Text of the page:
Middle School Principal: Career and Salary Facts

Research what it takes to become a middle school principal. Learn about the educational requirements, potential earnings and licensing details to find out if this is the career for you. Schools offering Principal Licensure degrees can also be found in these popular choices.

What Is a Middle School Principal?

As a middle school principal, you could be responsible for establishing procedures and overseeing daily operations within your learning institution. Your daily responsibilities may vary depending on the overall size of the school and district, but you may likely be in charge of managing teachers and staff, choosing curriculum, creating school calendars, and interacting with students and parents. As principal, you may also be called upon to deal with disciplinary issues. The following table provides detailed information for this career.

Degree Required Master's or doctoral degree
Education Field of Study Educational leadership, education administration
Key Responsibilities Manage all staff members, enact performance objectives, ensure school policies and guidelines conform with local, state and federal statutes
Licensure School administrator license
Job Growth (2014-24) 6% (elementary, middle, and high school principals)*
Median Salary (2016) $87,796**

Sources: *U.S. Bureau of Labor Statistics, **PayScale.com

What Education Is Needed to Become a Middle School Principal?

Many principals begin their careers as school teachers. They acquire bachelor's degrees in the subject areas they want to teach, then go on to acquire advanced degrees if they wish to become administrators. According to the U.S. Bureau of Labor Statistics (BLS), most principals hold either a master's or doctoral degree in educational leadership or education administration. Some principals in private schools may only need a bachelor's degree.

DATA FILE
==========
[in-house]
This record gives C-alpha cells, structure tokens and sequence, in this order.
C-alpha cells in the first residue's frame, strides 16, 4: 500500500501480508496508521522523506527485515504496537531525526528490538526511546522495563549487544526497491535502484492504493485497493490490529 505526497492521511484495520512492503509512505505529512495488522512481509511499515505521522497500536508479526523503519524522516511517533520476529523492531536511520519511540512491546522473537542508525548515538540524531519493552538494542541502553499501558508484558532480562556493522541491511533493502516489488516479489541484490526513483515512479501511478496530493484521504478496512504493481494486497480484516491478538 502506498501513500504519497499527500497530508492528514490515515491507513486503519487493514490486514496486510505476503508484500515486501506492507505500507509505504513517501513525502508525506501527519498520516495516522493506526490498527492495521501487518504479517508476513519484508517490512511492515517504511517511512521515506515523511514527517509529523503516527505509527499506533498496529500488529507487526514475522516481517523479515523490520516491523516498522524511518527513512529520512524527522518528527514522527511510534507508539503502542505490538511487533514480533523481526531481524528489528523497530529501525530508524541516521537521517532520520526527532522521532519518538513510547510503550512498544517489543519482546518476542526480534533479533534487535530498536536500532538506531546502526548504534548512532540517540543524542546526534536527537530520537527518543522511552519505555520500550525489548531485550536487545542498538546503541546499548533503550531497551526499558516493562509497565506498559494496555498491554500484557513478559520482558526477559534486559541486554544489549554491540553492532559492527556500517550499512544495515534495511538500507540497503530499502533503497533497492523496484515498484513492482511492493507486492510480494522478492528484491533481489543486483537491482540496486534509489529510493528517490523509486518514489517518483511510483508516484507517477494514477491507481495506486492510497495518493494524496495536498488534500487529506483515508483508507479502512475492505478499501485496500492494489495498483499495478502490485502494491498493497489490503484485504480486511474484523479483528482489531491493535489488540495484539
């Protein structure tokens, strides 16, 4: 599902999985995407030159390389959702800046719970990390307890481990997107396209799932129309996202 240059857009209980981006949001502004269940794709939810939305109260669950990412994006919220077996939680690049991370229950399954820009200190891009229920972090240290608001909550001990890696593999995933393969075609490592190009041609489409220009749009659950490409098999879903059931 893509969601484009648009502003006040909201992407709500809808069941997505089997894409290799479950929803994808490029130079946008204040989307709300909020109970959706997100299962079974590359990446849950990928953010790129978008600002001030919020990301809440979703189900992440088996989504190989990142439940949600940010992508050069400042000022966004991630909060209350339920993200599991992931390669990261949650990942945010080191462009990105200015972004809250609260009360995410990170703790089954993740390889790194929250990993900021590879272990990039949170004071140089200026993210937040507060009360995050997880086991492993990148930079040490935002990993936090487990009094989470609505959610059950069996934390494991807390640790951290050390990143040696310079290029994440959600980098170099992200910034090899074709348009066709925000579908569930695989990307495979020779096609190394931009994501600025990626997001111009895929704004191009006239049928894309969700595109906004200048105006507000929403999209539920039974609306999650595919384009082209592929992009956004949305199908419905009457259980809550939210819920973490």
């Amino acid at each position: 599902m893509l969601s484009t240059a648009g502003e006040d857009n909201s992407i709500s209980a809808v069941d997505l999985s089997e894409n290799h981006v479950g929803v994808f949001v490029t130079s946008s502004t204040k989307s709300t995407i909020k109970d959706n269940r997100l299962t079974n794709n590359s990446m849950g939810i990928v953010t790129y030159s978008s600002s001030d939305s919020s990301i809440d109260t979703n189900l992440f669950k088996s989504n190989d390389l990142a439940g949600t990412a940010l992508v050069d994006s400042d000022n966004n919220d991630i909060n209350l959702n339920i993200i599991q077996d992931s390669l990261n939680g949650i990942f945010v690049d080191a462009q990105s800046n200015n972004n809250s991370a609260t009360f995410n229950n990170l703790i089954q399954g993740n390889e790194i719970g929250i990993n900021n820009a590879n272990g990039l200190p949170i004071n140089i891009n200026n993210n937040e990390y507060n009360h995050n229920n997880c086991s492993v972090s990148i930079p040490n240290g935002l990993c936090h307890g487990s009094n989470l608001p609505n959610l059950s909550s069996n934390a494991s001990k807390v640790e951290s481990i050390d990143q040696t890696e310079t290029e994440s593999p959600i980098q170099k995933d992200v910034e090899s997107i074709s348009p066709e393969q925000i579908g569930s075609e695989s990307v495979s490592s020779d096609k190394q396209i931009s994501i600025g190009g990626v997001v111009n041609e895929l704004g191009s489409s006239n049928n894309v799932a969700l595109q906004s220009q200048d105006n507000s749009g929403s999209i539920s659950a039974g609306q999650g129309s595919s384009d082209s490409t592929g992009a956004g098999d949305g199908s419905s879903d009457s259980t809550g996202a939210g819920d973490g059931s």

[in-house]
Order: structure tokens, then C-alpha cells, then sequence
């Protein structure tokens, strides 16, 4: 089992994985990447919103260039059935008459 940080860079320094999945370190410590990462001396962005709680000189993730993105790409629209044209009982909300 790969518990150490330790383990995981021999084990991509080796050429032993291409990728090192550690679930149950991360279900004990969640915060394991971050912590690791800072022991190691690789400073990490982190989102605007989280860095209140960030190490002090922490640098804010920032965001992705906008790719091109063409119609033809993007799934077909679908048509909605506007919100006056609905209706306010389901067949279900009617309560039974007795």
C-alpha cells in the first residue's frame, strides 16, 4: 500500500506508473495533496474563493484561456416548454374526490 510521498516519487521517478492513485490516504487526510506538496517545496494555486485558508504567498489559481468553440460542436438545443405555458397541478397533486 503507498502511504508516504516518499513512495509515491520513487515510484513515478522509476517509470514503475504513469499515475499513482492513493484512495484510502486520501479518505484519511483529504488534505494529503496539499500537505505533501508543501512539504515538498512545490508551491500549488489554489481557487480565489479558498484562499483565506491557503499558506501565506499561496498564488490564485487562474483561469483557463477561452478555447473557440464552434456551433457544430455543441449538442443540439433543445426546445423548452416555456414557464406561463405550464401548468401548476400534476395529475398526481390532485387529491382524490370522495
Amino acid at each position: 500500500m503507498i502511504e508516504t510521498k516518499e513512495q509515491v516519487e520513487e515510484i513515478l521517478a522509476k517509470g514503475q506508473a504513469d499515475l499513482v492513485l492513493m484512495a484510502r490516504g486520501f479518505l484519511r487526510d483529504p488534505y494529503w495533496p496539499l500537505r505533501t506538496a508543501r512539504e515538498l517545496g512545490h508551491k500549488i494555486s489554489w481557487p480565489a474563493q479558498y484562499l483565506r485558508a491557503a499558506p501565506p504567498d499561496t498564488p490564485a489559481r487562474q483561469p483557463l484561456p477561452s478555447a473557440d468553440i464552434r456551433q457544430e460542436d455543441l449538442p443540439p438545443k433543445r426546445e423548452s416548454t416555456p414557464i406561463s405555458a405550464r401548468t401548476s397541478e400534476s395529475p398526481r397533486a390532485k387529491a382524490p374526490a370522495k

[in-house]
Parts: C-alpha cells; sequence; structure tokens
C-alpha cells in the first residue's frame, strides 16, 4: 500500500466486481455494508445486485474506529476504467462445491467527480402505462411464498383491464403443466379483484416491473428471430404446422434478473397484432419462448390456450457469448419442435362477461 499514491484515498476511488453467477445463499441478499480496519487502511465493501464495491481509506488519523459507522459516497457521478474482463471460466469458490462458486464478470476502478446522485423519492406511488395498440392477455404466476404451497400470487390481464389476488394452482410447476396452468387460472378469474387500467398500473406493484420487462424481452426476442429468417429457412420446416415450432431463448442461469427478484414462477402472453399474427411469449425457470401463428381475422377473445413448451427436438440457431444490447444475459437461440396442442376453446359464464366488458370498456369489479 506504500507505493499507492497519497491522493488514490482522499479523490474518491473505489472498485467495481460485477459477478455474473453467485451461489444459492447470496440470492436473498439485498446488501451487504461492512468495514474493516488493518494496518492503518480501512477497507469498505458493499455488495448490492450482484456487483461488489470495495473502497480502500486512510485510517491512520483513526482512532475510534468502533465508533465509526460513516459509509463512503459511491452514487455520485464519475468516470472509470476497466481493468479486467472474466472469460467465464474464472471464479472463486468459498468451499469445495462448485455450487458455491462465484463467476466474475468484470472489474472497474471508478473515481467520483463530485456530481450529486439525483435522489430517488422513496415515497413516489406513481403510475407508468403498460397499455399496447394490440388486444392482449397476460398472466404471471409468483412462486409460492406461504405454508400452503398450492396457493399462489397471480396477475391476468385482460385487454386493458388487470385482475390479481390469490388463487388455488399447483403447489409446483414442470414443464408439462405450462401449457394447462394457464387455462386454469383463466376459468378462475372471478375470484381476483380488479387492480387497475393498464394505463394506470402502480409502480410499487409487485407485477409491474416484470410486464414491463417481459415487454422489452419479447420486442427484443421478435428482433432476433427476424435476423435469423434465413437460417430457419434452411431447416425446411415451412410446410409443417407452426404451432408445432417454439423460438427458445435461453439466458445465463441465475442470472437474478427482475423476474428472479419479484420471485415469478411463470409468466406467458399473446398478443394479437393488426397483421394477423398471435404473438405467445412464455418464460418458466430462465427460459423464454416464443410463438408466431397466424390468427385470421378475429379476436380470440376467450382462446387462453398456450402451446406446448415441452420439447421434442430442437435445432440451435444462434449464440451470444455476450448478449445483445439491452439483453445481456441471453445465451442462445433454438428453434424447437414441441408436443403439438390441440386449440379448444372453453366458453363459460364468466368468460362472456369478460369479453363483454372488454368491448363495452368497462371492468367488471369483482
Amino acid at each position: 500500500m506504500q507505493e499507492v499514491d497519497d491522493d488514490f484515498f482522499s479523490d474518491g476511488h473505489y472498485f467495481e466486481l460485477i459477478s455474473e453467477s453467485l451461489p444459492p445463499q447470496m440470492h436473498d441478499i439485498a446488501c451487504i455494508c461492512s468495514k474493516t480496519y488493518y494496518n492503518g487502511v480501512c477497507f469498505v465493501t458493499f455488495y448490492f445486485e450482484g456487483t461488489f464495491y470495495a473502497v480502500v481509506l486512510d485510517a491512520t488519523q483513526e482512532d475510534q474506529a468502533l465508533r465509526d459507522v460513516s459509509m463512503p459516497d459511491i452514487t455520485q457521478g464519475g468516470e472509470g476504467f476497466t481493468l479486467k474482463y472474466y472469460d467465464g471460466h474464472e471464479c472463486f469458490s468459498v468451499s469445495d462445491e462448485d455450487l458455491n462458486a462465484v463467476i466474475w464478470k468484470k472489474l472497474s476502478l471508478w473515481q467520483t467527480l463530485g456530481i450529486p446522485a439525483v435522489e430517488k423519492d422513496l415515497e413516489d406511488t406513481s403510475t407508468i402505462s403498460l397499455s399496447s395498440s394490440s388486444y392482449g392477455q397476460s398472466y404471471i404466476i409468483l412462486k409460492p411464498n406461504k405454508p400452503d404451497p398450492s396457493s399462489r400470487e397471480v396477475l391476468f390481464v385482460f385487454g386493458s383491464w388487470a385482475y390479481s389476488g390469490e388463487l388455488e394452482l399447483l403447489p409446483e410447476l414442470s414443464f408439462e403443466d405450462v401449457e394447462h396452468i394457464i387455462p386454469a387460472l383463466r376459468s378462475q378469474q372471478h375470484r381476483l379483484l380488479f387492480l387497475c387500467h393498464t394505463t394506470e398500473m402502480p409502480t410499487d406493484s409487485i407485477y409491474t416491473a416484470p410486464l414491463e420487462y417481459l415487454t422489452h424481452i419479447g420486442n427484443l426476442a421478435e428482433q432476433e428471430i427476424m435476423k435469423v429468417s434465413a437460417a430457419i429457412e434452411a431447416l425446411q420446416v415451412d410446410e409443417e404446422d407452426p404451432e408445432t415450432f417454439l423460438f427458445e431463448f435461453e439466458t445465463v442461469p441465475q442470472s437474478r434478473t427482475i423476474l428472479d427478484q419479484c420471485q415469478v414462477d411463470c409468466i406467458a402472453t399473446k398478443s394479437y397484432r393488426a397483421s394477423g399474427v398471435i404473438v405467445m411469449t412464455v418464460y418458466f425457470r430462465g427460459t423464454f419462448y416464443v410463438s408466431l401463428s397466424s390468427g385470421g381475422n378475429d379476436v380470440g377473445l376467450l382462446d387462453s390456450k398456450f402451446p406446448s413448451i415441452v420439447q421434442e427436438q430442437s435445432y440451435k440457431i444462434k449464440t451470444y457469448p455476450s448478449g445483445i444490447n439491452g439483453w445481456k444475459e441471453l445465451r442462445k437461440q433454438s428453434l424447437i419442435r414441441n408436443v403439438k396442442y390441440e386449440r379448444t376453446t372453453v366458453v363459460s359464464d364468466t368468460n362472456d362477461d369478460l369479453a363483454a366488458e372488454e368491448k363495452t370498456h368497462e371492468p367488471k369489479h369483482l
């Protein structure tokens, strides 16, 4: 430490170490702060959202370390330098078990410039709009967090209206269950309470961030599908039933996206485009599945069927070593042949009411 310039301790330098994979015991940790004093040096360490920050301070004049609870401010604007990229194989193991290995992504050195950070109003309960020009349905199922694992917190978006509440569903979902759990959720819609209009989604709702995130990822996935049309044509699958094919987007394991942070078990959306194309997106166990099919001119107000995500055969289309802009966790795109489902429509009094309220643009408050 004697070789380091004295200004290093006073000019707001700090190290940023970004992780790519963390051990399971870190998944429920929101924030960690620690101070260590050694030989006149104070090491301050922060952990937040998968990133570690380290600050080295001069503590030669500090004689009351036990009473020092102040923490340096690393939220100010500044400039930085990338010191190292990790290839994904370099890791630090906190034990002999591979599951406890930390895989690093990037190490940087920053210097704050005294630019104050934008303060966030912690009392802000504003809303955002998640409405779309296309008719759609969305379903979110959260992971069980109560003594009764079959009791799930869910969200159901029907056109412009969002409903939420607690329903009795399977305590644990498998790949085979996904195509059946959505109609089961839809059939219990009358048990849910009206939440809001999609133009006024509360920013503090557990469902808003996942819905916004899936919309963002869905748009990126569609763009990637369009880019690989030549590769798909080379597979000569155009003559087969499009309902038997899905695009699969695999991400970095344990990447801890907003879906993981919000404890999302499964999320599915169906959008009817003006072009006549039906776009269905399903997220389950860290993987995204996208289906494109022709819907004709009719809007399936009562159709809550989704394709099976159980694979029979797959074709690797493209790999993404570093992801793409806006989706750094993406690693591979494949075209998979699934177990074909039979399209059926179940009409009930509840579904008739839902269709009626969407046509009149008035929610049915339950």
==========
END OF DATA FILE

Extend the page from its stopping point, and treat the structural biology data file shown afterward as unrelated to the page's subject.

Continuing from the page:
You might consider enrolling in a master's or doctoral program that's accredited by the National Council for Accreditation of Teacher Education (NCATE). These accredited programs teach future administrators how to manage schools at the K-12 levels.

Along with classes in school budgeting, curriculum development and community relations, your master's degree curriculum could include courses like school law and politics of education. In addition, you may take classes in advanced educational psychology, organizing diverse populations and school personnel administration. A doctorate curriculum in education administration may include such topics as ethics in higher education administration, learning program analysis, human resources management and leadership in educational organizations.

What Salary Could I Expect to Earn?

The BLS reported that education administrators who worked in elementary and secondary schools earned average annual salaries of $92,940 in 2015. According to Payscale.com in 2016, most middle school principals earned an annual salary between $69,282 and $126,732. Higher compensation is often directly related to years of experience working in the profession.

How Do I Become Licensed?

The BLS notes that in most states, middle school principals need to be licensed as school administrators. While licensure requirements vary from state to state, you'll usually need to complete a master's program as well as a written exam. Some new principals participate in a period of supervised on-the-job training. In some states, you might need to take continuing education courses in order to retain your license.

What Job Responsibilities Might I Have?

As a middle school principal, you'll manage a staff that includes teachers, coaches and counselors. You'll confer with other school administrators to enact performance objectives while making sure that school policies and guidelines are in compliance with local, state and federal statutes.

Hiring and training of staff could be another of your job duties. You might offer personal or academic guidance to students and meet with parents to discuss their child's academic progress. Other responsibilities may include hosting professional development programs for teachers and support workers or preparing school budgets.

What Are Some Related Alternative Careers?

Because many principals also have education degrees, you may also consider a career in teaching at the elementary, middle, or high school level if you want to have more constant involvement with students everyday. With a master's degree or doctoral degree, you can also teach at the postsecondary level. If you enjoy mentoring students on both school life and home life, you could pursue a career as a school or career counselor, which also requires a master's degree.

To continue researching, browse degree options below for course curriculum, prerequisites and financial aid information. Or, learn more about the subject by reading the related articles below:

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